*Editors Note: By crafting fun stories that illustrated core financial principles, the author taught his own children about finance while entertaining them at the same time. This post is from his upcoming graphic book, The Golden Quest.
When we teach our kids to save, we’re only teaching them half the lesson and actually teaching them to become spenders NOT savers.
“Wait what?! You mean when I’m teaching my kids to save I’m actually teaching them the opposite? That doesn’t make sense?” Okay, before you feel that you’re in a bizarro world where everything is the opposite, let me explain.
We all know that saving is good. So, it would make sense that we want our kids to learn this same valuable lesson. But, what are we actually teaching them? We’re teaching them that they shouldn’t spend all of their money.
Instead, they should save some of their money so that they can spend it on something more expensive in the future. We are teaching them to want something that they can’t afford today and to save so that they can buy that thing later. We’re not only welcoming them into the rat race, we’re driving them there and pushing them in.
By teaching them to save, we’re inadvertently ensuring that they spend the rest of their lives wanting more and constantly saving for that next thing as they constantly spin on the hamster wheel of consumerism. Saving isn’t bad; we can definitely all agree on that. But, saving is only HALF the lesson. The other HALF is why. And, that’s what we’re failing to teach our kids.
So, if the WHY isn’t to buy more stuff, what is the WHY? Why should our kids save their money?
The short answer is, “Why not?”.
When we have money to spend, the default shouldn’t be to simply spend it. What if there’s nothing we want to buy? Instead of teaching our kids that money is meant to be spent, we should be teaching them why they would want to spend it. We should be teaching them Money Mindfulness; pausing and reflecting on why they would want to even buy something in the first place. We should be helping them figure out what’s really important to them, and then teaching them to only buy that and not everything else.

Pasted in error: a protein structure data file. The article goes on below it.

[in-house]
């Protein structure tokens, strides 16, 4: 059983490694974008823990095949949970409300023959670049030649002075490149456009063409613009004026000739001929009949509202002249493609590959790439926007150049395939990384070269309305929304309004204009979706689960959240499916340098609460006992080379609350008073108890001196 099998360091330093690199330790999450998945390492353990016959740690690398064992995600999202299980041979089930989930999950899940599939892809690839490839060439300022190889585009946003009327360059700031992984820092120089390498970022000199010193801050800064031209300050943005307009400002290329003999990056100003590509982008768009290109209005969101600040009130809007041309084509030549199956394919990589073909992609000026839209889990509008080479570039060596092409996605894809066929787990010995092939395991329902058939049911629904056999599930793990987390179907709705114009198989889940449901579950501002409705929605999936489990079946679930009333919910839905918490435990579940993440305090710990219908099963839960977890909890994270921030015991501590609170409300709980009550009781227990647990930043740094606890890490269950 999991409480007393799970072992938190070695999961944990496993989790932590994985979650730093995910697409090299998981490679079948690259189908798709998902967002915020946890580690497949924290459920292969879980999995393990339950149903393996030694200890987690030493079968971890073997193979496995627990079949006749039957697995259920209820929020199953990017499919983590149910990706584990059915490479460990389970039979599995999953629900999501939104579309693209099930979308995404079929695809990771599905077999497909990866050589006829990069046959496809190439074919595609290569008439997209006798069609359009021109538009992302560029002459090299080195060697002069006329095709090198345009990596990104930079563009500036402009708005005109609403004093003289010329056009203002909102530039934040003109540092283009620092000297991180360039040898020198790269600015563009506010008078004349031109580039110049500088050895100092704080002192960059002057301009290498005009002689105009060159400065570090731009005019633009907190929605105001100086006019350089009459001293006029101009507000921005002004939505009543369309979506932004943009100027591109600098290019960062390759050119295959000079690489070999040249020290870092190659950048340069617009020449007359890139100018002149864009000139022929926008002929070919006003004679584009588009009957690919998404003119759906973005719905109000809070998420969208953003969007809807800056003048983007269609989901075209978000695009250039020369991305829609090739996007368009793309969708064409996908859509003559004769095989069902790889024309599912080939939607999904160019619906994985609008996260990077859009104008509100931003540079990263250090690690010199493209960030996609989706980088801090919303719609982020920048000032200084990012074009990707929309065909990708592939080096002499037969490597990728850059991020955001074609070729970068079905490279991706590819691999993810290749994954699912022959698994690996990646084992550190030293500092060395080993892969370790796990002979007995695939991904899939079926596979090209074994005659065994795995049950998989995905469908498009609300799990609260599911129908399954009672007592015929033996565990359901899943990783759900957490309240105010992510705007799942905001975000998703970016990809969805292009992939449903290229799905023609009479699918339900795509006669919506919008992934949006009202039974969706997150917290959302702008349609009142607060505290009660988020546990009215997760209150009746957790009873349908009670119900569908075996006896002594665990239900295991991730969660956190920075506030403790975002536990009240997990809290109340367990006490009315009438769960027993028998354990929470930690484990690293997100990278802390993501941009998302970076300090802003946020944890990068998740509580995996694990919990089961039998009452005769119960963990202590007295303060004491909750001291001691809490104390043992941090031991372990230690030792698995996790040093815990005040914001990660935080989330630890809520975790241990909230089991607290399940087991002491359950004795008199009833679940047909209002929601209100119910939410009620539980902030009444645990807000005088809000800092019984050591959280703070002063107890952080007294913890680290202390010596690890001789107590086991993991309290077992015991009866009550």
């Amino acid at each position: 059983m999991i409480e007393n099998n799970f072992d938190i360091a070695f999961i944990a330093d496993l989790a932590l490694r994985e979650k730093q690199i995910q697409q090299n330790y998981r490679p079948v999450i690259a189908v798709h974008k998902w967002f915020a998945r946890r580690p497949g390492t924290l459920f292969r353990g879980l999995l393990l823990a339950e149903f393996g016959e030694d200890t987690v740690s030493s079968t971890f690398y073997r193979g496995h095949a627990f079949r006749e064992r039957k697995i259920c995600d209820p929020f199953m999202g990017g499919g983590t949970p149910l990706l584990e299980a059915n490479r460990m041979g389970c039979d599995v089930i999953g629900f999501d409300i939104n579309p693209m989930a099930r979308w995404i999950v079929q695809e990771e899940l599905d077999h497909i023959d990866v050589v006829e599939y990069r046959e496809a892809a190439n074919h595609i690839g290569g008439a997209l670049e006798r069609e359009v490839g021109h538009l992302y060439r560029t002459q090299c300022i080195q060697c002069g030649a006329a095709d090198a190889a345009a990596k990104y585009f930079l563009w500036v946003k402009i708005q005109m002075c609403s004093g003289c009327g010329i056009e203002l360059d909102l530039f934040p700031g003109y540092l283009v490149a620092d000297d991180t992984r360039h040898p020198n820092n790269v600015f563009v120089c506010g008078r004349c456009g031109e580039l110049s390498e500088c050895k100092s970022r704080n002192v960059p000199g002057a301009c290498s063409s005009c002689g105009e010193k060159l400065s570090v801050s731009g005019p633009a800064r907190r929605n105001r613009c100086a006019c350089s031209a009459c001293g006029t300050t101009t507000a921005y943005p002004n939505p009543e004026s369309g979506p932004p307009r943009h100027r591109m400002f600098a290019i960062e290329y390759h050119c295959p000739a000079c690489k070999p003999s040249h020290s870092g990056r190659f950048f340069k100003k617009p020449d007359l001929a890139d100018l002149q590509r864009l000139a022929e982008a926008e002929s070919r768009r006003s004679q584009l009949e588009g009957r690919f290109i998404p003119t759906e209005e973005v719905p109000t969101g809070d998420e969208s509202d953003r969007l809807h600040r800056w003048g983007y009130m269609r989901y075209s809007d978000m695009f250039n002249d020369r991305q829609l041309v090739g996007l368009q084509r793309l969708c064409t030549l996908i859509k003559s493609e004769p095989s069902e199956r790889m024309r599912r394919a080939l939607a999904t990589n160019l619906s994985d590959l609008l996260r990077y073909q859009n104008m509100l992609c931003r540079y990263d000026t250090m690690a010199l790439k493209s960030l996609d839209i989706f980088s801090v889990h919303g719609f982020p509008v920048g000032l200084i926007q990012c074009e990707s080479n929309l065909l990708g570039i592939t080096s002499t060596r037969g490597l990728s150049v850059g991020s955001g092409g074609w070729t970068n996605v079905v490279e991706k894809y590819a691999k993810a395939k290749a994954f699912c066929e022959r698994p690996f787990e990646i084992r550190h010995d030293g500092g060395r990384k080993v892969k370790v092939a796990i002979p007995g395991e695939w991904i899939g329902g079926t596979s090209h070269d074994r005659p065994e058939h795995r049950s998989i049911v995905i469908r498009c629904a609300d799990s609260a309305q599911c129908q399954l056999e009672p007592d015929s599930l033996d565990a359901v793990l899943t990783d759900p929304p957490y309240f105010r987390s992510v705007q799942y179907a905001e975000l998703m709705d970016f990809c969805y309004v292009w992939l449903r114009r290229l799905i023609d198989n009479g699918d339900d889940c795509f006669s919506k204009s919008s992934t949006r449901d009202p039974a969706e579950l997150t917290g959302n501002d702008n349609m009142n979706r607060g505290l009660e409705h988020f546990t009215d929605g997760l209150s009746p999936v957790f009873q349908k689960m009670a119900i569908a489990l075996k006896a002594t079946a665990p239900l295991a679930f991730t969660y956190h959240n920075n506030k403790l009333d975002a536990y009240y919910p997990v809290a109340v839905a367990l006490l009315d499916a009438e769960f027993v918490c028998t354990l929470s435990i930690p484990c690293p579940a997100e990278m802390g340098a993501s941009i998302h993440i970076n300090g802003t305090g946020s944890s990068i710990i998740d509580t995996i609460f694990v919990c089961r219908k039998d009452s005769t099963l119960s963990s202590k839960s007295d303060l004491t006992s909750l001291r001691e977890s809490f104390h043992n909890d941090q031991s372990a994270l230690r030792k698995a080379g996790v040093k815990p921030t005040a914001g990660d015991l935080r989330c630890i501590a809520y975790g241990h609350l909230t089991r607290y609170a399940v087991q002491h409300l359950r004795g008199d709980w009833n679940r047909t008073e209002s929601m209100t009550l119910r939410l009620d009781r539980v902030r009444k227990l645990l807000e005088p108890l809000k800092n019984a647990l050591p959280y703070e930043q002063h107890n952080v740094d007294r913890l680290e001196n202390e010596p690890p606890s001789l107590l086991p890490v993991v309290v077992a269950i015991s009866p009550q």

Or, as I like to say, “Only Buy the Awesome Stuff”.
That’s step one. And just by taking that single step, you will have already dramatically steered them away from entering the rat race of blindly spending which is so common in our consumerist culture.
What’s another reason to save? That’s easy. One of the best reasons to save is so that your money can work for you and provide you with financial freedom. Isn’t that what we REALLY all want? The ability to make decisions based on what’s truly important to us rather than solely based on how much we can afford to spend?
This is how true wealth is built. It’s not built by buying more stuff, it’s built by creating more financial freedom through assets and investments that generate even more money and in turn, more freedom.
So, it’s not that we SHOULDN’T teach our kids to save. It’s that we SHOULDN’T teach our kids to save without also teaching them WHY. Teaching them WHY is how we begin to change the way they think about money, and what it means to live a rich life.
Guest Author Bio
David Delisle is an entrepreneur, financial advisor, marketing director and real estate investor. Most importantly, he’s a dad.
David’s been investing since he was eleven, and is passionate about passing on the lessons he’s learned to teach his own kids (plus others) how to live a rich life and create the freedom for what’s most important to them; what he calls “The Awesome Stuff”.
This calling inspired him to write The Golden Quest; a graphic novel about a young boy who embarks on a fantastical adventure to discover the Golden Rules of Money. To learn more, please go to The Golden Quest website, found HERE.